Weeds are defined as unwanteds plant. So why are people telling me their lawns are full of weeds; and they love them? What’s not to love about a lawn full of little flowers?
Not only lovely, but good for pollinators, biodiversity, soil, and you: they tell the world that no nasty chemicals have been applied.
Known as Freedom Lawns, Eco Lawns, English Lawns, Flowering Lawns…Whatever…please don't call them weedy lawns.
Irrigation running all spring!!….Your lawn needs deep roots; down where it is cool and damp when the heat of summer comes. Best way to get them down there is to let them go looking for it now. Watering early in the season makes roots lazy. They stay on top, where they will be susceptible to insects and sun later on. Watering now can cause fungus and disease problems later. Watering now encourages weed seed germination. Watering now breeds mosquitoes and ticks, so...
WAIT TO IRRIGATE!
Don’t run your system until the weather is hot and dry. Lawn grass will need watering when it wilts. How will you know? Wilted grass shows your footprint. Generally, late June.
Are you mowing your meadow in the fall? Not so fast please, don’t mow, let it go till the spring!
Why? For one thing, it looks much more beautiful than stubble.
Also, there are lots of ecosystem benefits:
Seed heads have time to develop and disperse
Habitat and food is provided for wildlife: think crickets, bumblebees, turkeys, American goldfinches, hawks and owls.
Mow in the spring, just before new growth begins, 8-12” high (habitat retained for solitary bees) and, best if you can rake off the cuttings.
This is the time to protect your tree and shrub trunks from damaging deer rub. Instead of difficult and ugly plastic or metal wraps, we have a great alternative: Biodegradable jute or hemp -- heavy twine or thin rope.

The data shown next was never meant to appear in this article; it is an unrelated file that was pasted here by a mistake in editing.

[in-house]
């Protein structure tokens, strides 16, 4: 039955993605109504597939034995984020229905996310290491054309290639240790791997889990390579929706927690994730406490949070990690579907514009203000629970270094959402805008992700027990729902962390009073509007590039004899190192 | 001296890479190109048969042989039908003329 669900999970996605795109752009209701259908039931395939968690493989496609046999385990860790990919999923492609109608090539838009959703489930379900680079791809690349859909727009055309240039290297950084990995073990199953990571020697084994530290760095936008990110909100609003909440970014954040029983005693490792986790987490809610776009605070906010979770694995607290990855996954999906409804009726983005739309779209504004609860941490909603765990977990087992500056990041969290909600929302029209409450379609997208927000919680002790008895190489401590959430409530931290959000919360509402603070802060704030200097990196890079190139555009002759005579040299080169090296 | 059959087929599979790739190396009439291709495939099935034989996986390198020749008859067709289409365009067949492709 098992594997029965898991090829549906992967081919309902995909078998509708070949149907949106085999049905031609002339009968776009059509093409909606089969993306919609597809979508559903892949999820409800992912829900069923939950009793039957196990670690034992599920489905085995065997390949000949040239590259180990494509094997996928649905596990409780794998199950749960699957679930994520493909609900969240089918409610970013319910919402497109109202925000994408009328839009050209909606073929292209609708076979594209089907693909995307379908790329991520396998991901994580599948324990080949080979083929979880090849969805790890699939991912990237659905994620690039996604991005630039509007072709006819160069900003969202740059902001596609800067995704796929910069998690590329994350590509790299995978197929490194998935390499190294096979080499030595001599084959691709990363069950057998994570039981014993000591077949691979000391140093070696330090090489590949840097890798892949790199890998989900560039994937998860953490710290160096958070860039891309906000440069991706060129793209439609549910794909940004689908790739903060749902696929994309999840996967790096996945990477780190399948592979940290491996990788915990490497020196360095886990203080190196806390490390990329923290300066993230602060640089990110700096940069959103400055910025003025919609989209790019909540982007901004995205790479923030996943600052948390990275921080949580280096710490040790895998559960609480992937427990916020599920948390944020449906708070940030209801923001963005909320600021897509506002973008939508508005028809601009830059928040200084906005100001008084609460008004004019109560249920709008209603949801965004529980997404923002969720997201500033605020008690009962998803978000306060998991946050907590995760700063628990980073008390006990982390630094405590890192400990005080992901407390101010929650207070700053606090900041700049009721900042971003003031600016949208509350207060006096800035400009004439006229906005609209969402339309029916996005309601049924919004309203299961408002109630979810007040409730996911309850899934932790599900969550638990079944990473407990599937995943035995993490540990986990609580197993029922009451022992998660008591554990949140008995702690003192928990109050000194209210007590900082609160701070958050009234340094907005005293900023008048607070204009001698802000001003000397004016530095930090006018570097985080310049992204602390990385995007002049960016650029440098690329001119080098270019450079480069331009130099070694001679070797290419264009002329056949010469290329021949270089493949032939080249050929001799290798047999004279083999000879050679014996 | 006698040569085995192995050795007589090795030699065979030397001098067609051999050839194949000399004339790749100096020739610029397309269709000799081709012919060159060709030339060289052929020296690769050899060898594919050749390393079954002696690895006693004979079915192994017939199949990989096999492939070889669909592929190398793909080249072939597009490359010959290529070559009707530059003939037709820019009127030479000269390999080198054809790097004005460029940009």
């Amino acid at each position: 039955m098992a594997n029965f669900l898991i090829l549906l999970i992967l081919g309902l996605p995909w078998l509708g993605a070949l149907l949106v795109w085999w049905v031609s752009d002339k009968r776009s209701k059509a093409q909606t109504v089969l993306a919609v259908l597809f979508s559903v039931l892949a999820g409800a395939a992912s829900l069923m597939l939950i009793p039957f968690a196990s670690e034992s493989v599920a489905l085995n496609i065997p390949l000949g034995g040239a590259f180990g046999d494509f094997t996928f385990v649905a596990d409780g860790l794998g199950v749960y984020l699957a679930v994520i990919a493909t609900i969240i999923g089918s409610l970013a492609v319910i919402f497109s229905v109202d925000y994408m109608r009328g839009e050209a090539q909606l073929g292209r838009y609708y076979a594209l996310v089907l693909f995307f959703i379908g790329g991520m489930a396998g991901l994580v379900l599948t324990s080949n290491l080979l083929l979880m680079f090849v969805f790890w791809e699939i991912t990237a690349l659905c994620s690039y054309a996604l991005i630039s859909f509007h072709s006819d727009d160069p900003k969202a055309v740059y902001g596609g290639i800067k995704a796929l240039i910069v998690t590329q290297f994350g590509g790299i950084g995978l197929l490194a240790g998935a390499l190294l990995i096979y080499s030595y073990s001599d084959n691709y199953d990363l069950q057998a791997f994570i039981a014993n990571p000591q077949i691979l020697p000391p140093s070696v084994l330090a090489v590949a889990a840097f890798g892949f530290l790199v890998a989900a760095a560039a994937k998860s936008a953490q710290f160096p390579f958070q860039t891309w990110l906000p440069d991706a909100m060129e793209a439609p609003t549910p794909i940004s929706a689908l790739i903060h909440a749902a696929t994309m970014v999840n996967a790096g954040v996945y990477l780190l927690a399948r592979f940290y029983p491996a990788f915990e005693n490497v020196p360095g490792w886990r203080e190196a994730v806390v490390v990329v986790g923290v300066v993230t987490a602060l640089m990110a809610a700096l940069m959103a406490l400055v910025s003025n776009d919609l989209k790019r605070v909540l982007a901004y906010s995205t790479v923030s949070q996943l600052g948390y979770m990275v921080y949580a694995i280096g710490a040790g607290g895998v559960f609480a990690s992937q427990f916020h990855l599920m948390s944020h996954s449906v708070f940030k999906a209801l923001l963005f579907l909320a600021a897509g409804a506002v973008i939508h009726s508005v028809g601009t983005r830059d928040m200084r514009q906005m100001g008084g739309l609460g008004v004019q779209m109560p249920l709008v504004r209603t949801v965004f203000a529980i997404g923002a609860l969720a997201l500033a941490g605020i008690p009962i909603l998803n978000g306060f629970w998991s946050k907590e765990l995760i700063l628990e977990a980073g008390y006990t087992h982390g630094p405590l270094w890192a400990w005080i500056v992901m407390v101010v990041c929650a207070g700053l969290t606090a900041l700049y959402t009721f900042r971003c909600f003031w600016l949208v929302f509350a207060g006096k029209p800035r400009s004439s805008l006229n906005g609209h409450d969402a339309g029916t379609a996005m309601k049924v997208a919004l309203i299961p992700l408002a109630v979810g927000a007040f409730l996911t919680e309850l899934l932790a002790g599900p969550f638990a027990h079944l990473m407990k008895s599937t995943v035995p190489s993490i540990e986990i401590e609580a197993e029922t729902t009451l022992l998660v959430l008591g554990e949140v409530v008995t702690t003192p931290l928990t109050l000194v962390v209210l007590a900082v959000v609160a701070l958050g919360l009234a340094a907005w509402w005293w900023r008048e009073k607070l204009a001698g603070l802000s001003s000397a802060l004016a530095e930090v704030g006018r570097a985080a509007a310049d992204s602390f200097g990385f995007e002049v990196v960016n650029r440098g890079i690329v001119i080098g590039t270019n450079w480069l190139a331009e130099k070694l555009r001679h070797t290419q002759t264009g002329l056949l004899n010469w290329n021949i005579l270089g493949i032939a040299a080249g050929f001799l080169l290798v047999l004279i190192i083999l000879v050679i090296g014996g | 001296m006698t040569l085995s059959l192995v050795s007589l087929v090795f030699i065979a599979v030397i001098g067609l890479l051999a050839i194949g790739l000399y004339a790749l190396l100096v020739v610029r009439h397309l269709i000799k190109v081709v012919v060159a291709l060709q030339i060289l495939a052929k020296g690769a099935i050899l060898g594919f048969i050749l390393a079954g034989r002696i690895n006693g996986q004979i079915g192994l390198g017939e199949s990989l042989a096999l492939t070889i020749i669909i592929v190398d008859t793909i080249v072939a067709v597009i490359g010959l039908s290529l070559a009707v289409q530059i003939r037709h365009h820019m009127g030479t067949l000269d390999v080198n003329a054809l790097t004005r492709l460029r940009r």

Just wrap it around, barbershop pole style from about 4' high, down to near the ground. You can remove in spring or leave it to rot away.
Cheap, easy, stylish. Done.
But do it soon. The rubbing starts any day now.
If you have noticed some scary looking webs all over your trees, don't worry, it's just a late summer meal for fall webworms and they don't harm your trees. Put down the spray… their webbing will actually protect them from it.
Webworms are the harmless caterpillar form of native moths and only eat leaves that are nearing the end of their life-cycle, not new growth or buds. Because they are native, webworms have over 50 natural predators and many parasites that keep their populations in check so that you don't have to.
If you really do not want them, the best approach to control webworms is the “10-year-old boy biological control” -- poke a stick into the webbing, and pull the web and inhabitants out and jump up and down on them. Or even better, you can poke a hole leave the exposed web to become food for birds and other beneficial insects.